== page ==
Vancouver becoming ‘dangerously’ unaffordable: RBC

Plus, B.C. millennials expect generous inheritances and Site C protestors are order away from the Peace

Crisis of affordability 
Two national banks have sounded the alarm: Vancouver is veering toward becoming dangerously unaffordable. On Monday both RBC Economics and National Bank published their takes on Vancouver’s affordability, comparing sales figures and price data with local median incomes. “Conditions in Vancouver show increasing signs of over-heating,” reads the report from RBC Economics, and despite limited federal intervention in 2015, “recent changes to mortgage insurance rules aimed at cooling high-priced markets may slow down price increases at the margin but we do not believe they will materially reverse current momentum.”

Both reports compartmentalize the most egregious excesses in the market for single-detached homes. After asking if the single-detached market is “detached from reality?” the report concludes that its data “implies that only a select few wealthy households can afford to own such properties.” National Bank’s report notes that the qualifying annual income to own a house in Vancouver is $126,000. Meanwhile, Vancouver’s median income is $63,000.

The picture is markedly better in the condo market. As National Bank notes, the qualifying income required for an average-priced condo is $67,000. But even affordability there is slowly eroding, as the RBC report also notes: “purchasing a condo apartment is the only realistic option for most first-time buyers—although this too has become slightly less affordable in the last two quarters.” Overall, home resales were up 28 per cent in 2015 over 2014, as 43,000 units changed hands. The average sale price jumped 11 per cent year over year. And don’t expect affordability to fade from the agenda: “affordability-related pressures are unlikely to subside anytime soon.”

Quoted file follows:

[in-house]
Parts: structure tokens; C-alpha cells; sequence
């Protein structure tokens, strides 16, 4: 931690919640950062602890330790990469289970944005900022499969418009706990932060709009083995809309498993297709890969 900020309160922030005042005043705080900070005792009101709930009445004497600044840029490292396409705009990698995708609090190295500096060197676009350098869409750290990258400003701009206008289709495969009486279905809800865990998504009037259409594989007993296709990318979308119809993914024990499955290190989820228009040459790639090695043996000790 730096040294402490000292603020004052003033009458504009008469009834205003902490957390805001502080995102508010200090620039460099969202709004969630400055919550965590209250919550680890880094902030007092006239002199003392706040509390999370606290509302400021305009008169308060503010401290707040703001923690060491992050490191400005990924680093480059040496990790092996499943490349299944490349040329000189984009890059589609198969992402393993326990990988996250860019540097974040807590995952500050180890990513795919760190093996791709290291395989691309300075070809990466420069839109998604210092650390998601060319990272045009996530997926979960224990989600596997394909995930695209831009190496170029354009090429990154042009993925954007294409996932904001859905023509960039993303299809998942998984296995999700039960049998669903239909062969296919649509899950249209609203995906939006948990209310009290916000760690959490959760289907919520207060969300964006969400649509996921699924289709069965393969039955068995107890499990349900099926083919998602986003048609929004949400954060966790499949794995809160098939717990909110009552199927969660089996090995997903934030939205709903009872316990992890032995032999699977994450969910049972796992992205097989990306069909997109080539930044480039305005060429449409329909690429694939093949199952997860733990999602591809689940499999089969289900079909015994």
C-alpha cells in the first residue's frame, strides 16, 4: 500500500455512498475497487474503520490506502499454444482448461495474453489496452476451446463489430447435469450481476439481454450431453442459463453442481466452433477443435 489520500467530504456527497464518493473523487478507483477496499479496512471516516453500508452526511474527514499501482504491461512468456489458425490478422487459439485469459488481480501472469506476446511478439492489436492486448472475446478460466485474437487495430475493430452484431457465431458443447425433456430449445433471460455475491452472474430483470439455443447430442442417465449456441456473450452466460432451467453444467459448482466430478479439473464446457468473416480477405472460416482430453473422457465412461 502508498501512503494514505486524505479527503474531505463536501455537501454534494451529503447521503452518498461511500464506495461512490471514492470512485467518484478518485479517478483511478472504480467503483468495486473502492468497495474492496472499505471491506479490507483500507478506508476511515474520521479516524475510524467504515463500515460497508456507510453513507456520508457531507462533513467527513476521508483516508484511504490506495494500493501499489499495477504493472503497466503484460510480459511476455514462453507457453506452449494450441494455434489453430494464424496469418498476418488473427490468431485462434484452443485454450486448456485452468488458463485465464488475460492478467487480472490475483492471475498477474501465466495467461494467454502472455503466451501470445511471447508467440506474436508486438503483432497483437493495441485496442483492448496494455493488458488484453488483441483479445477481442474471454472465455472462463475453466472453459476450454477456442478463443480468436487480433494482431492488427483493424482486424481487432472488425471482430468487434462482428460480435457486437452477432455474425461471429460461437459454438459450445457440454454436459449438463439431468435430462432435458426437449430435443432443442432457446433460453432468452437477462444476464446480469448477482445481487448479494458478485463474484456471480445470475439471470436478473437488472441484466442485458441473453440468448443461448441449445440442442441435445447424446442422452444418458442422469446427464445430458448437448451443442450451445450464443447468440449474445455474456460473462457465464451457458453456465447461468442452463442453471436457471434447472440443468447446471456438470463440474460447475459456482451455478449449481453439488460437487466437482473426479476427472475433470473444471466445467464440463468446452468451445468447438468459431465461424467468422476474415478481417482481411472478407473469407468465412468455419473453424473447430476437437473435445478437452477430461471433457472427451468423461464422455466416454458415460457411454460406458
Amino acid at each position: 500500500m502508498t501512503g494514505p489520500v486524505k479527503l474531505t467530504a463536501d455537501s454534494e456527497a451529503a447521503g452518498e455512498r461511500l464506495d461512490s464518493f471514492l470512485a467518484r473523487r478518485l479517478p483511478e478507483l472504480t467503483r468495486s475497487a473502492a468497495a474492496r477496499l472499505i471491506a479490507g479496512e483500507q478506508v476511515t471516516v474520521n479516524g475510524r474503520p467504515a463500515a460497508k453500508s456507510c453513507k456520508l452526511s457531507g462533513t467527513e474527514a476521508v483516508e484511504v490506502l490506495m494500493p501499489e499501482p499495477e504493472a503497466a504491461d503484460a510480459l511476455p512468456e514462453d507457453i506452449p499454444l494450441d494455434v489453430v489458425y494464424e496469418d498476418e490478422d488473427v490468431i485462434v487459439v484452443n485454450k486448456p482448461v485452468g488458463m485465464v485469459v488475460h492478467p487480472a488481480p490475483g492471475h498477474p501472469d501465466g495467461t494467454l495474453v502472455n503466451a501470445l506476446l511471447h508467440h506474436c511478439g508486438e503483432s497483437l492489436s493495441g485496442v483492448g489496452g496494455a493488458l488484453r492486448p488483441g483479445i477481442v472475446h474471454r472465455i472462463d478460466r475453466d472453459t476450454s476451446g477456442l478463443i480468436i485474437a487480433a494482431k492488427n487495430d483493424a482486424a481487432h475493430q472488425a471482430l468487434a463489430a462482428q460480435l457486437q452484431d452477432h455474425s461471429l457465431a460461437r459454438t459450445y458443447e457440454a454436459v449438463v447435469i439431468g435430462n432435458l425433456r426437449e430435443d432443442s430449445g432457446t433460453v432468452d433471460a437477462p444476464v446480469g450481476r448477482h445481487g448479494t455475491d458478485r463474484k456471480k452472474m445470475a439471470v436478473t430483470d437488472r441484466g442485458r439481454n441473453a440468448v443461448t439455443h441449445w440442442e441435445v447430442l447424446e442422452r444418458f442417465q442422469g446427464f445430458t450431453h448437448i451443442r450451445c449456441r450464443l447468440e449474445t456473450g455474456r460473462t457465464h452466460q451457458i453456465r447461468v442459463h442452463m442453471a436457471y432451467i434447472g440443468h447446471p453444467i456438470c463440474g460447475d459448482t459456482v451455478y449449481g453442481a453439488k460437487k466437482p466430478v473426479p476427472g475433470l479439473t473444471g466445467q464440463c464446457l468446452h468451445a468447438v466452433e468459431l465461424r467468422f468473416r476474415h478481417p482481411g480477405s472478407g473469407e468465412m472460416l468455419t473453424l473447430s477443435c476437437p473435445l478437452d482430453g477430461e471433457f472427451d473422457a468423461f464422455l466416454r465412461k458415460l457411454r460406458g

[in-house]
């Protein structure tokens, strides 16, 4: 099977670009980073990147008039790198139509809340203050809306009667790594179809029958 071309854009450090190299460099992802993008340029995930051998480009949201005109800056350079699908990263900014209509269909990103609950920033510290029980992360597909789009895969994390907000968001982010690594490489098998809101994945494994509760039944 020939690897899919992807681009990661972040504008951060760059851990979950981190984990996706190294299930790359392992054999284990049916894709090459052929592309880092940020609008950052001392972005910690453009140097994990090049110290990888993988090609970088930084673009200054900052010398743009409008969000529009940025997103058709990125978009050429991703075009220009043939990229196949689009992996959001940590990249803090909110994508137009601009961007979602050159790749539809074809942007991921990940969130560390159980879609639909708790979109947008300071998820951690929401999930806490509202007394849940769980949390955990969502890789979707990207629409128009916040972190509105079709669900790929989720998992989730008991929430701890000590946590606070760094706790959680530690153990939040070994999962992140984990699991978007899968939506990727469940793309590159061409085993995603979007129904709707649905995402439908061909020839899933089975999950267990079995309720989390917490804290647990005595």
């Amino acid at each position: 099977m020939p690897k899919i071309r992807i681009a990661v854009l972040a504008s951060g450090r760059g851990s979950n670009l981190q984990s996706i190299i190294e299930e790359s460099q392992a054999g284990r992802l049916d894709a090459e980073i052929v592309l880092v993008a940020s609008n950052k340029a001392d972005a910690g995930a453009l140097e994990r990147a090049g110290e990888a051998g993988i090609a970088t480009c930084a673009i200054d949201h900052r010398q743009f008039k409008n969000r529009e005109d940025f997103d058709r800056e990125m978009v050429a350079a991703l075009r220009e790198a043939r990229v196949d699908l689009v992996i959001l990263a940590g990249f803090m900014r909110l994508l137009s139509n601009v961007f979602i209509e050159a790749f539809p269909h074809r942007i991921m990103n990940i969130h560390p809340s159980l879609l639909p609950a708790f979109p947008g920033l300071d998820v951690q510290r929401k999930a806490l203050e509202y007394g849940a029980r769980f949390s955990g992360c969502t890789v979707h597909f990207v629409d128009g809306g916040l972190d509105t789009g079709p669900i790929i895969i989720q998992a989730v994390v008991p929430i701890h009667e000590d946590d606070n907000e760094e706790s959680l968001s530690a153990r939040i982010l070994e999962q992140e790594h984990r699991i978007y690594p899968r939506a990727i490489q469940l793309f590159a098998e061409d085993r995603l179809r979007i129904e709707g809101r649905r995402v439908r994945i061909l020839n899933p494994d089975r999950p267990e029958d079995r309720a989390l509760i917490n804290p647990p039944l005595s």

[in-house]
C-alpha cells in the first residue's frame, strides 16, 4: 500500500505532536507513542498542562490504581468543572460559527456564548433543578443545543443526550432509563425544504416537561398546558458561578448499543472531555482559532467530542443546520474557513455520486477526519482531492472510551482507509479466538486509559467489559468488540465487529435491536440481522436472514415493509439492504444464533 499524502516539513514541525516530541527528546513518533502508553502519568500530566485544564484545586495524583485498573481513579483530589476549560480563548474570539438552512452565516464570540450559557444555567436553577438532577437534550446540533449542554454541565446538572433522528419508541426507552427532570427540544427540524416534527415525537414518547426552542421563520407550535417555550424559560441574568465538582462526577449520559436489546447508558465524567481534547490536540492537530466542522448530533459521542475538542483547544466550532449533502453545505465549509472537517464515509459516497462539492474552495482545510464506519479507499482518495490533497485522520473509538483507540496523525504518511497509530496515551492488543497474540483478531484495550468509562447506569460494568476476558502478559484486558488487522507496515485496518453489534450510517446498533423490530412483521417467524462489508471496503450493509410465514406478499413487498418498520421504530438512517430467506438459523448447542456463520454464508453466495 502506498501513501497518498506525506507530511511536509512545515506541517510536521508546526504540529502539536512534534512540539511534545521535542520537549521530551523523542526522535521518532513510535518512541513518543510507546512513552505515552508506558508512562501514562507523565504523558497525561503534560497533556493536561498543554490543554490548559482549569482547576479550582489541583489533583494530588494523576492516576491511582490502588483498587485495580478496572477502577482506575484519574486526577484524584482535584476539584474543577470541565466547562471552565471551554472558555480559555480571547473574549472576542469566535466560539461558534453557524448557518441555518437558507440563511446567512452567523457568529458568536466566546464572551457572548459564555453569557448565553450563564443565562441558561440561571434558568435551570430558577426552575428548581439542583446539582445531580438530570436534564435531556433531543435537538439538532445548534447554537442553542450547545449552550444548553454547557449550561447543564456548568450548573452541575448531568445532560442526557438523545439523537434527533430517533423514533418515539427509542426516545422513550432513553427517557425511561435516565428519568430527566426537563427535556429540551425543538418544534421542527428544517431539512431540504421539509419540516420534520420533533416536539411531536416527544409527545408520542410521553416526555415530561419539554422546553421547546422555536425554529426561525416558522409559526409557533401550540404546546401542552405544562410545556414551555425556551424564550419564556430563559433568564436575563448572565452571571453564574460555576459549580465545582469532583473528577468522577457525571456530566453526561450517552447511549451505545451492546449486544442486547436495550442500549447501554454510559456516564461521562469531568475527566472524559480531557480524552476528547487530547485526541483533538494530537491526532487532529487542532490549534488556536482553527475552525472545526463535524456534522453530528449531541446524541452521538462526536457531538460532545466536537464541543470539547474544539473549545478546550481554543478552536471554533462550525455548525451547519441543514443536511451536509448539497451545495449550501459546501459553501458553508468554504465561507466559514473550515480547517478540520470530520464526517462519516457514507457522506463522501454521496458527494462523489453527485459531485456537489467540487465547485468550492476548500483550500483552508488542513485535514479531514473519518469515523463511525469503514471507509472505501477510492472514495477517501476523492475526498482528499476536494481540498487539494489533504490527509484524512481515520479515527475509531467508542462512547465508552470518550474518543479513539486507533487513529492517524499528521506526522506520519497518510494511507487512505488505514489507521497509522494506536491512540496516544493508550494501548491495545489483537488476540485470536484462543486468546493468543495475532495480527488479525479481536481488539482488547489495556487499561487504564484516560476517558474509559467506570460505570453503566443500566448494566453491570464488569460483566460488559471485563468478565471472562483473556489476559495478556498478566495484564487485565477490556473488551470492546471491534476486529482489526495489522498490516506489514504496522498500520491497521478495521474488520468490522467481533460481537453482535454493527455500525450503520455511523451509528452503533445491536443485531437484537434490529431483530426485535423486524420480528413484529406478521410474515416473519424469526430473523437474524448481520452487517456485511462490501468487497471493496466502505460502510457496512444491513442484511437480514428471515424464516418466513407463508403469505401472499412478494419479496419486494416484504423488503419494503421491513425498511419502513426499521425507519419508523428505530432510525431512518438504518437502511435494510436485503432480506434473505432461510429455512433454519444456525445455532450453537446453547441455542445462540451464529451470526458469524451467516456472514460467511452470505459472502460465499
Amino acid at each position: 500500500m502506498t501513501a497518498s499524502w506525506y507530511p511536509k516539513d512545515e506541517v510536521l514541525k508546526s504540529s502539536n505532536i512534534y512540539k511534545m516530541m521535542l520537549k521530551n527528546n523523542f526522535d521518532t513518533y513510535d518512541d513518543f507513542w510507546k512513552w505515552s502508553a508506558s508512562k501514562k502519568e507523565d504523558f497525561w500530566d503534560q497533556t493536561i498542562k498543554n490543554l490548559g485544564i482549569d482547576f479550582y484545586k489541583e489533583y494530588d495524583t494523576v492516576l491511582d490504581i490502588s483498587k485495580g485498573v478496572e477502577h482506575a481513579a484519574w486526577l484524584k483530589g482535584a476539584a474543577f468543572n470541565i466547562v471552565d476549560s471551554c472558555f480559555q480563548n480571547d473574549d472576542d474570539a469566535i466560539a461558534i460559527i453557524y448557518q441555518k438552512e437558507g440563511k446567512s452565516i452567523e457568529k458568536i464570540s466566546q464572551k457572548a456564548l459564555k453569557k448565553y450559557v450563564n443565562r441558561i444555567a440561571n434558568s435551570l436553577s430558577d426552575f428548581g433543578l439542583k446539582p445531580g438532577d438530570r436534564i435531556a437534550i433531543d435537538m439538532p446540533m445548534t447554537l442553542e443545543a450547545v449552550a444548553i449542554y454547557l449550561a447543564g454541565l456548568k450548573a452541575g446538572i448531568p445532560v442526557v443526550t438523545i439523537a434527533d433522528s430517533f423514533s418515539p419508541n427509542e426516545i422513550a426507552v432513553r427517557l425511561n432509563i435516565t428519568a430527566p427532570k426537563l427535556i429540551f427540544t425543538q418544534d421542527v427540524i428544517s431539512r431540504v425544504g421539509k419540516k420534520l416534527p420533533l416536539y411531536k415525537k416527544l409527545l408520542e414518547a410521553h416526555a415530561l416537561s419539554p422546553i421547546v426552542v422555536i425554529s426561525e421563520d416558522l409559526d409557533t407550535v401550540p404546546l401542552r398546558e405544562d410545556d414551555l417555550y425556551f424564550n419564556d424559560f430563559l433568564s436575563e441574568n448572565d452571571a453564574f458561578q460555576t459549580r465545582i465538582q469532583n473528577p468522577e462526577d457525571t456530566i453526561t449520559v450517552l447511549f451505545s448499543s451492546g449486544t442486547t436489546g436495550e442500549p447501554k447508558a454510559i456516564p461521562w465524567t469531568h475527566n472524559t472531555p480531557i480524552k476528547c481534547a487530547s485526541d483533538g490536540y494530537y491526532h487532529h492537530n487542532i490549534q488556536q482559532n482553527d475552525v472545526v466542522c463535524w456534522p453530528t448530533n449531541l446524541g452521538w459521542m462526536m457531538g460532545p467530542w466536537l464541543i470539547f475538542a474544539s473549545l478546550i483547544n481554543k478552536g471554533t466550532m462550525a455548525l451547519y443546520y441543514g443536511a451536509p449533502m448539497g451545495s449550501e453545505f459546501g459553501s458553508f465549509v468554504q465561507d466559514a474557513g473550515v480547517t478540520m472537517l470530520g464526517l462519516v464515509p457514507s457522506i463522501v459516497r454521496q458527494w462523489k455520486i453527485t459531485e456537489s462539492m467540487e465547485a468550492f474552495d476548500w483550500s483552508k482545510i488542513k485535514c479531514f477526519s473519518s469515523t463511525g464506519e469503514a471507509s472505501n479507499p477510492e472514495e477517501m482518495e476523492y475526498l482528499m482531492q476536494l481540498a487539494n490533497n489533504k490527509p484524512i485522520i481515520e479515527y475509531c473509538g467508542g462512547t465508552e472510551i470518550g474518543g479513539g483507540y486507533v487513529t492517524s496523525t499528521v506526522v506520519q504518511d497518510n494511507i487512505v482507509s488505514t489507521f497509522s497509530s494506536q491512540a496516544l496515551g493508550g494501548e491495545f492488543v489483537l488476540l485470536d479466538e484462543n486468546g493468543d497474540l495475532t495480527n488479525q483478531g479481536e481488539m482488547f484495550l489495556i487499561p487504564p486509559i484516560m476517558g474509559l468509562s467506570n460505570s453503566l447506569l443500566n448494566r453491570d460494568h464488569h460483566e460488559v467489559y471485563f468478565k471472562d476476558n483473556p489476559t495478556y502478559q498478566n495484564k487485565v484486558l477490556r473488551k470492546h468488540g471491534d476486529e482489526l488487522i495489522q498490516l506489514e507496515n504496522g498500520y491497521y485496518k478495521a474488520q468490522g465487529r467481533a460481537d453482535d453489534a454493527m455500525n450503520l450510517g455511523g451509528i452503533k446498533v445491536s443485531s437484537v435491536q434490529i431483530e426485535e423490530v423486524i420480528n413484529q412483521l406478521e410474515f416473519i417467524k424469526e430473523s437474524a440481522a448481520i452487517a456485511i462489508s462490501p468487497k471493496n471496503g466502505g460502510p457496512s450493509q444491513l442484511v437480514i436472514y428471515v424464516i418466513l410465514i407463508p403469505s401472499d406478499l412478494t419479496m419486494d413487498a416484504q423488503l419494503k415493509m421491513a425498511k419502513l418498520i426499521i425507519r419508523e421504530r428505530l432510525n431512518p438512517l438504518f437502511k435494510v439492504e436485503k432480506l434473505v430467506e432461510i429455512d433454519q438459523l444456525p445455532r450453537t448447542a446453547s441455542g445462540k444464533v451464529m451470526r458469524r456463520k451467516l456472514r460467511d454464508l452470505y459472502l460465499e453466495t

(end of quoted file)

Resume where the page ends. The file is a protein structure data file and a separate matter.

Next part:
Milennial expectations
Cue your outrage: Vancity has a survey on what millennials expect to inherit, and the answers are wince worthy. It finds that 39 per cent of ‘millennials’—Metro Vancouverites aged 18 to 34—expect to receive an inheritance of more than $300,000, while only 12 per cent of seniors expect to pass on that amount. And it’s not that they’re lacking generosity: 60 per cent of respondents said that they had left a portion of their wealth to help with a down payment of a house or car, or pay off student loans.

Here are a few more highlights:

• The median asset value of B.C. households 65 years and older is about $594,400
• The average inheritance in B.C. in 2012 was $137,800, while the median was a mere $50,200
• 85 per cent of male children and 71 per cent of female children aged 18 to 34 expect to receive an inheritance
• 66 per cent of B.C. parents expect to leave $100,000 or less to each child
• 78 per cent of B.C. parents aged 65 or older have drafted a will 

The numbers come from a poll of 800 British Columbians conducted by Insights West in late January.

Site C protests
A small group of protestors has until midnight Monday to vacate their encampment in the future watershed of BC Hydro’s mammoth Site C dam project. The order comes via an injunction granted by a B.C. Supreme Court judge to BC Hydro ruling that the project is in the public interest. The decision is a victory for BC Hydro, which argued that the protestors could bring about costly delays to the $8.8 billion project.